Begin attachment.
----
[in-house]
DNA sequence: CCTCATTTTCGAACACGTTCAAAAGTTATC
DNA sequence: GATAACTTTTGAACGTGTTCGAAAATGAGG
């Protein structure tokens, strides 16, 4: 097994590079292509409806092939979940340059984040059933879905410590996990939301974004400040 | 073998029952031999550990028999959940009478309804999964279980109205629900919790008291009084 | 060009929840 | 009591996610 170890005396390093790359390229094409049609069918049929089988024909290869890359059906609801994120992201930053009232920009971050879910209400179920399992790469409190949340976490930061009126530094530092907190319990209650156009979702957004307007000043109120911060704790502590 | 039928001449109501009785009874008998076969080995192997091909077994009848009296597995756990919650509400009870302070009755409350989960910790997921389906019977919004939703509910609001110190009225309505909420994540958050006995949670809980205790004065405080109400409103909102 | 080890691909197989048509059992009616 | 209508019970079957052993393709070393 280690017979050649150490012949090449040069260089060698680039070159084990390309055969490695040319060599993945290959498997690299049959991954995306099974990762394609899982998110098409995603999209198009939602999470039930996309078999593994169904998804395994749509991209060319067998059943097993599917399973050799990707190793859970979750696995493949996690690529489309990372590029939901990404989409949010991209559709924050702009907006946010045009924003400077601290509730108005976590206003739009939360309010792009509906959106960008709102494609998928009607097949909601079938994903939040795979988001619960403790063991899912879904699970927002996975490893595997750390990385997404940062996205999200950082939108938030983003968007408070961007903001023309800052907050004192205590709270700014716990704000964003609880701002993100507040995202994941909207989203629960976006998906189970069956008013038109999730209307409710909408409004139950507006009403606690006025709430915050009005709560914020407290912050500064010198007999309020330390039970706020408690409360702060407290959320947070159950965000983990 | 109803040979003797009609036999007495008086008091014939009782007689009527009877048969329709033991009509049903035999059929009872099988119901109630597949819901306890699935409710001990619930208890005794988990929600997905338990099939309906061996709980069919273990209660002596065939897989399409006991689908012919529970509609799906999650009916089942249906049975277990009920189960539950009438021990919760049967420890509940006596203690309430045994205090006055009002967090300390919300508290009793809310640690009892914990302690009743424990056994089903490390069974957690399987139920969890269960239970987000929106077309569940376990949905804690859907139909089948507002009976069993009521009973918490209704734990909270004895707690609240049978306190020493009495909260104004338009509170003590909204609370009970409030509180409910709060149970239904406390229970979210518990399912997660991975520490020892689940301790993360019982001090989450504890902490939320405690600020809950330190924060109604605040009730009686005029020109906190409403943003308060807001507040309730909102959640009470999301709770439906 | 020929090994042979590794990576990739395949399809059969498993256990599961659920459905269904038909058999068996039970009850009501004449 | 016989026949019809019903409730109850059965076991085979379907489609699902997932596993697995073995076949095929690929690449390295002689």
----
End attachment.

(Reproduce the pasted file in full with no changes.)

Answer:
[in-house]
DNA sequence: CCTCATTTTCGAACACGTTCAAAAGTTATC
DNA sequence: GATAACTTTTGAACGTGTTCGAAAATGAGG
């Protein structure tokens, strides 16, 4: 097994590079292509409806092939979940340059984040059933879905410590996990939301974004400040 | 073998029952031999550990028999959940009478309804999964279980109205629900919790008291009084 | 060009929840 | 009591996610 170890005396390093790359390229094409049609069918049929089988024909290869890359059906609801994120992201930053009232920009971050879910209400179920399992790469409190949340976490930061009126530094530092907190319990209650156009979702957004307007000043109120911060704790502590 | 039928001449109501009785009874008998076969080995192997091909077994009848009296597995756990919650509400009870302070009755409350989960910790997921389906019977919004939703509910609001110190009225309505909420994540958050006995949670809980205790004065405080109400409103909102 | 080890691909197989048509059992009616 | 209508019970079957052993393709070393 280690017979050649150490012949090449040069260089060698680039070159084990390309055969490695040319060599993945290959498997690299049959991954995306099974990762394609899982998110098409995603999209198009939602999470039930996309078999593994169904998804395994749509991209060319067998059943097993599917399973050799990707190793859970979750696995493949996690690529489309990372590029939901990404989409949010991209559709924050702009907006946010045009924003400077601290509730108005976590206003739009939360309010792009509906959106960008709102494609998928009607097949909601079938994903939040795979988001619960403790063991899912879904699970927002996975490893595997750390990385997404940062996205999200950082939108938030983003968007408070961007903001023309800052907050004192205590709270700014716990704000964003609880701002993100507040995202994941909207989203629960976006998906189970069956008013038109999730209307409710909408409004139950507006009403606690006025709430915050009005709560914020407290912050500064010198007999309020330390039970706020408690409360702060407290959320947070159950965000983990 | 109803040979003797009609036999007495008086008091014939009782007689009527009877048969329709033991009509049903035999059929009872099988119901109630597949819901306890699935409710001990619930208890005794988990929600997905338990099939309906061996709980069919273990209660002596065939897989399409006991689908012919529970509609799906999650009916089942249906049975277990009920189960539950009438021990919760049967420890509940006596203690309430045994205090006055009002967090300390919300508290009793809310640690009892914990302690009743424990056994089903490390069974957690399987139920969890269960239970987000929106077309569940376990949905804690859907139909089948507002009976069993009521009973918490209704734990909270004895707690609240049978306190020493009495909260104004338009509170003590909204609370009970409030509180409910709060149970239904406390229970979210518990399912997660991975520490020892689940301790993360019982001090989450504890902490939320405690600020809950330190924060109604605040009730009686005029020109906190409403943003308060807001507040309730909102959640009470999301709770439906 | 020929090994042979590794990576990739395949399809059969498993256990599961659920459905269904038909058999068996039970009850009501004449 | 016989026949019809019903409730109850059965076991085979379907489609699902997932596993697995073995076949095929690929690449390295002689």